In part two of her four-part series looking at the history of magic in North America, J.K. Rowling discusses the dangers that American wizards (both Native and those who just arrived from Europe) had to deal with in the 17th century. This piece includes Rowling’s long-awaited discussion on the Salem Witch Trials.
“Seventeenth Century and Beyond” looks at the various threats that were hurting wizards and witches in North America during this period including the lack of amenities (like potions), a group of troublemakers (who became increasingly trouble-making) called Scourers, and the well-known Salem Witch Trials.
“Here [in America], they had to forage among unfamiliar magical plants,” says Rowling. “There were no established wandmakers, and Ilvermorny School of Witchcraft and Wizardry, which would one day rank among the greatest magical establishments in the world, was at that time no more than a rough shack containing two teachers and two students.”
The Harry Potter author’s thoughts on the Salem Witch Trials are particularly interesting. Described as a “a tragedy for the wizarding community,” Rowling writes that “many witches and wizards to flee[d] America, and many more to decide against locating there.”
“This led to interesting variations in the magical population of North America, compared to the populations of Europe, Asia and Africa. Up until the early decades of the twentieth century, there were fewer witches and wizards in the general American population than on the other four continents. Pure-blood families, who were well-informed through wizarding newspapers about the activities of both Puritans and Scourers, rarely left for America. This meant a far higher percentage of No-Maj-born witches and wizards in the New World than elsewhere. While these witches and wizards often went on to marry and found their own all-magical families, the pure-blood ideology that has dogged much of Europe’s magical history has gained far less traction in America.”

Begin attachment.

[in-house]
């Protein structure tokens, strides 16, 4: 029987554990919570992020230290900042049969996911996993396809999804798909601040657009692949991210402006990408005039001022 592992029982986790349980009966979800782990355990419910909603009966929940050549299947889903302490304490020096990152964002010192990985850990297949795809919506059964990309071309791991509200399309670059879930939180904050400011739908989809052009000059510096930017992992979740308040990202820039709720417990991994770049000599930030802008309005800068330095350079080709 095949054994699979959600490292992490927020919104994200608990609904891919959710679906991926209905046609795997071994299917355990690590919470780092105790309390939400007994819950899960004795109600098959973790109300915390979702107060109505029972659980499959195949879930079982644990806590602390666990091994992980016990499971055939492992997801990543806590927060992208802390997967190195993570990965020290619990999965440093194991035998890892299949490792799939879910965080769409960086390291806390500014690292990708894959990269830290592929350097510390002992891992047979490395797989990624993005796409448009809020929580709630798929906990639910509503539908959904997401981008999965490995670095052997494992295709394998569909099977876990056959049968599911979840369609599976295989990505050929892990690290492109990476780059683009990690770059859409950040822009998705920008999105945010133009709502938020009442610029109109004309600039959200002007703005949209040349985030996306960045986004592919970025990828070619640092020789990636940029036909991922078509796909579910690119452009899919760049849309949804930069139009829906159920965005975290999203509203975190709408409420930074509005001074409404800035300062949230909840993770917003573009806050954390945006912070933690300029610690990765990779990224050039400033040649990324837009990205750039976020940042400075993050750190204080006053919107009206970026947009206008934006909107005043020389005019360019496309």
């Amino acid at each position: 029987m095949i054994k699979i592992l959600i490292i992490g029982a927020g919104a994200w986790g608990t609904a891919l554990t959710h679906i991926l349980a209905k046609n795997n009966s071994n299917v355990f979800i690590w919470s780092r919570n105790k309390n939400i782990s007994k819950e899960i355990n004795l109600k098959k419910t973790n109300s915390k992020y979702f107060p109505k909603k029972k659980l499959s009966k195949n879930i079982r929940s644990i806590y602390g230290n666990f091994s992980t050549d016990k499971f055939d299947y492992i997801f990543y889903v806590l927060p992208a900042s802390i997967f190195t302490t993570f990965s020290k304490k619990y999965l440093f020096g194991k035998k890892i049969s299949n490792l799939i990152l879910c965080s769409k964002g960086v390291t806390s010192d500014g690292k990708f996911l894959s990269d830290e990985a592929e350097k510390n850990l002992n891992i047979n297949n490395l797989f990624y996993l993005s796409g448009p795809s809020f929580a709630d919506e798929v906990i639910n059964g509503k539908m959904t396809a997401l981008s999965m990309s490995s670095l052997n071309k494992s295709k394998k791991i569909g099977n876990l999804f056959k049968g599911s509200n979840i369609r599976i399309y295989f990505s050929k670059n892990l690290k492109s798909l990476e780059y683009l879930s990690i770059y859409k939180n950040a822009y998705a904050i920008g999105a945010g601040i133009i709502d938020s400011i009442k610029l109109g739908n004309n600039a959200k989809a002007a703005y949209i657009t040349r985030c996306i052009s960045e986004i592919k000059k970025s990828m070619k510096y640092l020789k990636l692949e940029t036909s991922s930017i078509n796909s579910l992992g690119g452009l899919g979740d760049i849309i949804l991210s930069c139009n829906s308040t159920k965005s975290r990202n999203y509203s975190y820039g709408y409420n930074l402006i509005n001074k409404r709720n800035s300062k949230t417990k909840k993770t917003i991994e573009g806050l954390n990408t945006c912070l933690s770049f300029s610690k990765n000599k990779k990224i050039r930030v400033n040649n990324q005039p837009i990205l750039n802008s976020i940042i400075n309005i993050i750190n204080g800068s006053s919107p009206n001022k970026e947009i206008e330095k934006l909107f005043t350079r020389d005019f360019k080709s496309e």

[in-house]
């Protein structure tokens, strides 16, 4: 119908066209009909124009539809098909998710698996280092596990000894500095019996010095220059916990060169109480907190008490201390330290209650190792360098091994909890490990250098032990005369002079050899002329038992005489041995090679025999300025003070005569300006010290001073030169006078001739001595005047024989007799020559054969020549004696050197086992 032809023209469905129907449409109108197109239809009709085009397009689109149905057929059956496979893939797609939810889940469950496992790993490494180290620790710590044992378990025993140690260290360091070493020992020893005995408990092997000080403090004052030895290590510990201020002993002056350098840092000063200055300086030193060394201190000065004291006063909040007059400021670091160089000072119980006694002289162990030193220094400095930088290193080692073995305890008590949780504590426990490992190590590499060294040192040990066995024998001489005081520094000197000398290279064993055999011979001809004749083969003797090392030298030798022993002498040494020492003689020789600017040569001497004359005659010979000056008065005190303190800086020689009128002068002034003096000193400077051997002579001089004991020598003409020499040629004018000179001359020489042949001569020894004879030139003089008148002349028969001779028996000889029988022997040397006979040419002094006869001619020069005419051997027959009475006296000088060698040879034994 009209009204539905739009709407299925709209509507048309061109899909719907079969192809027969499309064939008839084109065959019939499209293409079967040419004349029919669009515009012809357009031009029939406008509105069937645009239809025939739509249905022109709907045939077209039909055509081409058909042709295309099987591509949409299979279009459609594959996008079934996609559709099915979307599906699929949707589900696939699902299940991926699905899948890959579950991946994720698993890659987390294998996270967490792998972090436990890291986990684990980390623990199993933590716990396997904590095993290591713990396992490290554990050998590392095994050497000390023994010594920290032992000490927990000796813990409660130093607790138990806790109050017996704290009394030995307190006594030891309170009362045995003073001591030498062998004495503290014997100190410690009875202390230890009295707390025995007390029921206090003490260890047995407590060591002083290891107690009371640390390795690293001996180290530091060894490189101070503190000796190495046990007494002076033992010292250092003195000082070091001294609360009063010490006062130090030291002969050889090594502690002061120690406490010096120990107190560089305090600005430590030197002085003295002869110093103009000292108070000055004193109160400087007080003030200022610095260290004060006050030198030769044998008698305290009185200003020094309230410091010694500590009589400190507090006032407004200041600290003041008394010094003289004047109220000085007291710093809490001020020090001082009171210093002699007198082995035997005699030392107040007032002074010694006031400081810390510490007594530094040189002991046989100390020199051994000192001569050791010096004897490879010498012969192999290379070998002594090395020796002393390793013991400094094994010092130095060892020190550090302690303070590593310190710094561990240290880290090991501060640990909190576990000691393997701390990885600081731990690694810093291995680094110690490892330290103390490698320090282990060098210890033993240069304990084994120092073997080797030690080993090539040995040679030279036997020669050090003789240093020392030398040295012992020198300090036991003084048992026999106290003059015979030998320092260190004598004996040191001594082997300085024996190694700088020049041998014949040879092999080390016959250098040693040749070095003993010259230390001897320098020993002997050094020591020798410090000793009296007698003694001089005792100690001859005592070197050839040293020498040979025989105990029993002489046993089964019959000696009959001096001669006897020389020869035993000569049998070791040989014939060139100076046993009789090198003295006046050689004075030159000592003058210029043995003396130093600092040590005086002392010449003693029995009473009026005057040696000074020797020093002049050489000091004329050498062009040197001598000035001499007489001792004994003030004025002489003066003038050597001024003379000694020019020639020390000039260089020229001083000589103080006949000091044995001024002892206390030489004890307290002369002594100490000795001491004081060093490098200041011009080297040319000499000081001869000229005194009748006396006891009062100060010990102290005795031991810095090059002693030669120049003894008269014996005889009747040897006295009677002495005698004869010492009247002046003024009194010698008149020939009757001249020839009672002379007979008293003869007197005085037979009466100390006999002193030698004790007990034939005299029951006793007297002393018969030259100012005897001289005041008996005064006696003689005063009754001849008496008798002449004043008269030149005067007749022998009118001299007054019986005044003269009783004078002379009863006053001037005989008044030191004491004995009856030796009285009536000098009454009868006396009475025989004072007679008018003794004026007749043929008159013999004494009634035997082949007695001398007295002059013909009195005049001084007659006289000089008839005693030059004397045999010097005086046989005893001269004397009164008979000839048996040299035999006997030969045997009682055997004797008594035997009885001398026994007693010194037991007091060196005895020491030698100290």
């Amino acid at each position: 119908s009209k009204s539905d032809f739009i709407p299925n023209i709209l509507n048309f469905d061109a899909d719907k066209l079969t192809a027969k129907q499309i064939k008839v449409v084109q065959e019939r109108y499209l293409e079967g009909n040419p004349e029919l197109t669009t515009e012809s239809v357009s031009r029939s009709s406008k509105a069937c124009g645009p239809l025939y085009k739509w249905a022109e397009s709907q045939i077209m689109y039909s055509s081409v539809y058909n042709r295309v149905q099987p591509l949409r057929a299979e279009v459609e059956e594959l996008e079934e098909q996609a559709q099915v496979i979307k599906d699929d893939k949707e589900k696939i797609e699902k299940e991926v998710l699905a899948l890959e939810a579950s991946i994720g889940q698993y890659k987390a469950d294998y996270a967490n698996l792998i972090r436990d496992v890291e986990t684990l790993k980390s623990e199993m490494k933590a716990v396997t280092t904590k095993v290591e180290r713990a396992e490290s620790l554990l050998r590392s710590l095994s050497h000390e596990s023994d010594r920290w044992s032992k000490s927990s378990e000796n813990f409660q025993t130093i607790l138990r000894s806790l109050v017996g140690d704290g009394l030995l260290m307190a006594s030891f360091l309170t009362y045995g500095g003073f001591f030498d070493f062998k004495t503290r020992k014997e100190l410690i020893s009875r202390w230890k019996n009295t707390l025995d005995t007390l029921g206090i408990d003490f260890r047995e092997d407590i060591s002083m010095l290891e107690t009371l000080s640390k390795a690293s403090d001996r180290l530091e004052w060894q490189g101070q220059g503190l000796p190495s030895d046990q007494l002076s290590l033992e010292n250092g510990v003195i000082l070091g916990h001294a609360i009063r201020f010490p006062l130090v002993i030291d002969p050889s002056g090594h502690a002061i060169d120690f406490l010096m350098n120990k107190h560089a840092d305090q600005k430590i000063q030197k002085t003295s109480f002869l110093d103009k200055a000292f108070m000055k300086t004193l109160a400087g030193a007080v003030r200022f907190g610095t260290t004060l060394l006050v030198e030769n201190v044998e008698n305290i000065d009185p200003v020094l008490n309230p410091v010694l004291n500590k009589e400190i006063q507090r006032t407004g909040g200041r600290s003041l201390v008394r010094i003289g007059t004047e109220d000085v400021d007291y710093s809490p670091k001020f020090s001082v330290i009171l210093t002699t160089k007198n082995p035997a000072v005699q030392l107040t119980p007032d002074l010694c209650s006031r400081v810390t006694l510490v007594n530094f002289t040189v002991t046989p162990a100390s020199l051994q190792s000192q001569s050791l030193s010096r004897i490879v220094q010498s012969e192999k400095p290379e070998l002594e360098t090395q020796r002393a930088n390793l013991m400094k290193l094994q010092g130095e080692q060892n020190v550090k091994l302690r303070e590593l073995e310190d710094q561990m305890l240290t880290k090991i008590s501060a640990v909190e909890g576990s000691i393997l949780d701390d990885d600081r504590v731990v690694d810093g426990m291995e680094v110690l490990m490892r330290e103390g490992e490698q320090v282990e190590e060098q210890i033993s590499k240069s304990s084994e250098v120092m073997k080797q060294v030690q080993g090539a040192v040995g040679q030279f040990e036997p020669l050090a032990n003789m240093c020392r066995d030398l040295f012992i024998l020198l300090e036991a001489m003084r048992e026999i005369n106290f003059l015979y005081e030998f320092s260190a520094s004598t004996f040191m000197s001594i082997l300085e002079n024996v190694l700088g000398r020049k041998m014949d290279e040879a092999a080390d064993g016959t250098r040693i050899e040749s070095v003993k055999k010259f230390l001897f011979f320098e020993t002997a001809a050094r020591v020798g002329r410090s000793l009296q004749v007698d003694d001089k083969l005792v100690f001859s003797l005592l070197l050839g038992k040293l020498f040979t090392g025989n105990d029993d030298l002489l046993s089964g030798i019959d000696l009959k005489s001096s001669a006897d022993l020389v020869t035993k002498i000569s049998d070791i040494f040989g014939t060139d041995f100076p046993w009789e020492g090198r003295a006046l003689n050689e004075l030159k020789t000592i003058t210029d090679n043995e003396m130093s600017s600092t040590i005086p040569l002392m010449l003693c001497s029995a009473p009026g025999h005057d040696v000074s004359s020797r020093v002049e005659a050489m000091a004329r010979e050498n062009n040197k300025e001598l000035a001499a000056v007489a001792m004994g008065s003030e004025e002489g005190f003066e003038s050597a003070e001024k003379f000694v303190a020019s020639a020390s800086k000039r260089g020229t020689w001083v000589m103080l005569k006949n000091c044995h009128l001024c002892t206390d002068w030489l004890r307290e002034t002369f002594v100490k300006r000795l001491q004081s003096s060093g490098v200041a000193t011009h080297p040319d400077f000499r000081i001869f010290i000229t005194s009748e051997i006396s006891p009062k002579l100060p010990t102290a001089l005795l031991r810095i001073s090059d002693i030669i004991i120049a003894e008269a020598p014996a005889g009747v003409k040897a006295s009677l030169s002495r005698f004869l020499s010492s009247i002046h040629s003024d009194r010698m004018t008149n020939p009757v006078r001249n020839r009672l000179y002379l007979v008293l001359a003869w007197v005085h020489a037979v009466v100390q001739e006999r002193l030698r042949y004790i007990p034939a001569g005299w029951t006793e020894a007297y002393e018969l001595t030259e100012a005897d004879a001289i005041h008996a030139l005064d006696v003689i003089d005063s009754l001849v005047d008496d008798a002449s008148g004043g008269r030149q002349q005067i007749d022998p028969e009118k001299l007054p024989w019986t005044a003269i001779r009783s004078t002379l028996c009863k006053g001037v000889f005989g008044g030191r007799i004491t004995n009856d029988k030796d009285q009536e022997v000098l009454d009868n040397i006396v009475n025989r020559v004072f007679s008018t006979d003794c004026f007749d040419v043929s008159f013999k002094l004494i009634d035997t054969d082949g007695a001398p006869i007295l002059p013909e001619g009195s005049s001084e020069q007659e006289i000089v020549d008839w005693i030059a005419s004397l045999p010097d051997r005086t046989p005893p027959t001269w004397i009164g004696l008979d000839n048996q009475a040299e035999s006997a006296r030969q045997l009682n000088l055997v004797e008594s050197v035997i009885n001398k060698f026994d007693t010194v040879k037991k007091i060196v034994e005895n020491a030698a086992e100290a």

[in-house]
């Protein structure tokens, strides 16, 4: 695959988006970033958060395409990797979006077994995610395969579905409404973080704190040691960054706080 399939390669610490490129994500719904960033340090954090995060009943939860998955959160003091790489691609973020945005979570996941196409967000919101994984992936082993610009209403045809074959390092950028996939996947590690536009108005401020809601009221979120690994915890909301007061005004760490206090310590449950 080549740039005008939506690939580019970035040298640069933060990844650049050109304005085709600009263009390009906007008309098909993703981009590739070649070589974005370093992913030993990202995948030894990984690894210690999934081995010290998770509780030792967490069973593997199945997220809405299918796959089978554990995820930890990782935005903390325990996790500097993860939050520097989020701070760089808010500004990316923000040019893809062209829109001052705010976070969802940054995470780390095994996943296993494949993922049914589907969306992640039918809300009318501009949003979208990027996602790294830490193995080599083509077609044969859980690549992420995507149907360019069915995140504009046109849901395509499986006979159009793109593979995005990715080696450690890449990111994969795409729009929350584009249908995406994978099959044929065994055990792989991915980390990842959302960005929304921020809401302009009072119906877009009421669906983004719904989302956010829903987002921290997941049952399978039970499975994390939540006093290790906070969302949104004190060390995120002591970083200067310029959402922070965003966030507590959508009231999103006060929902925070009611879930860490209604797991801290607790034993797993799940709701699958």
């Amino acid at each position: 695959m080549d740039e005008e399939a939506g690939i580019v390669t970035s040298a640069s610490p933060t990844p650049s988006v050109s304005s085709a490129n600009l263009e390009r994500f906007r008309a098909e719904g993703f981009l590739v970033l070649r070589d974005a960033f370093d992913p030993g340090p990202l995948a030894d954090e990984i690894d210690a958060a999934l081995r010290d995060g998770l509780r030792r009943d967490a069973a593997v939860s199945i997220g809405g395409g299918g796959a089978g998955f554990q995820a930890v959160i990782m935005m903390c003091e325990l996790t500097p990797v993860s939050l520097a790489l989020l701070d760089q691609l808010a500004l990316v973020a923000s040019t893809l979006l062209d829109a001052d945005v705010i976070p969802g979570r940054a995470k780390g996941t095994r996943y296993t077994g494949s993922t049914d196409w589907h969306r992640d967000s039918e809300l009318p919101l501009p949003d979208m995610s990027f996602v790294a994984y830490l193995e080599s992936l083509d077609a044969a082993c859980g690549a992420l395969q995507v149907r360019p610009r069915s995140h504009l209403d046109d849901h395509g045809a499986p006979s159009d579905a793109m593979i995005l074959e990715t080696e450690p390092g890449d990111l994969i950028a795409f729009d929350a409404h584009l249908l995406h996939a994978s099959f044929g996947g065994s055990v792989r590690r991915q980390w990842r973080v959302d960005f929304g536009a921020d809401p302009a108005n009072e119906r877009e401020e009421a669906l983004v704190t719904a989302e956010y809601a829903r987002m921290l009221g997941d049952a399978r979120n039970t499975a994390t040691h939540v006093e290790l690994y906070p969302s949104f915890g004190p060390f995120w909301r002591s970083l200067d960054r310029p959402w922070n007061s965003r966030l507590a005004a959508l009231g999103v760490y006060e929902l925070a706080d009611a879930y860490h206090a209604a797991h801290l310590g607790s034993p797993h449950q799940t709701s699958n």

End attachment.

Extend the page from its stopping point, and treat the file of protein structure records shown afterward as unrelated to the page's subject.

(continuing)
The witch trials, which included two Scourers on its panel of Puritan judges, caused the wizarding community to create the Magical Congress of the United States of America, which existed before the Muggles in the USA created a Congress of their own. “MACUSA’s first task was to put on trial the Scourers who had betrayed their own kind,” says Rowling, “Those convicted of murder, of wizard-trafficking, torture and all other manners of cruelty were executed for their crimes.”
However, some Scourers “eluded justice.”
Rowling is releasing this four-part “History of North America” series ahead of Fantastic Beasts hitting theaters this November, which will touch on a few of the elements she speaks of in each these articles. One of the characters in the movie will be a part of a “Second Salemer” group, hence this information on the Salem Witch Trials being released. We also know that the Magical Congress of the United States of America will be playing a role in Fantastic Beasts — the group will be investigating how Newt’s suitcase let out a few of its beasts that he had been studying, according to the trailer:
Read the full piece over on Pottermore.
Yesterday Rowling released a piece in which she discusses magical abilities amongst Native Americans, and whether or not they were aware of their magical brothers and sisters over in Europe.
On Thursday Rowling will release a piece about “what drove the North American wizarding community deeper underground in the eighteenth century,” and on Friday we’ll hear about “the Roaring `20s.”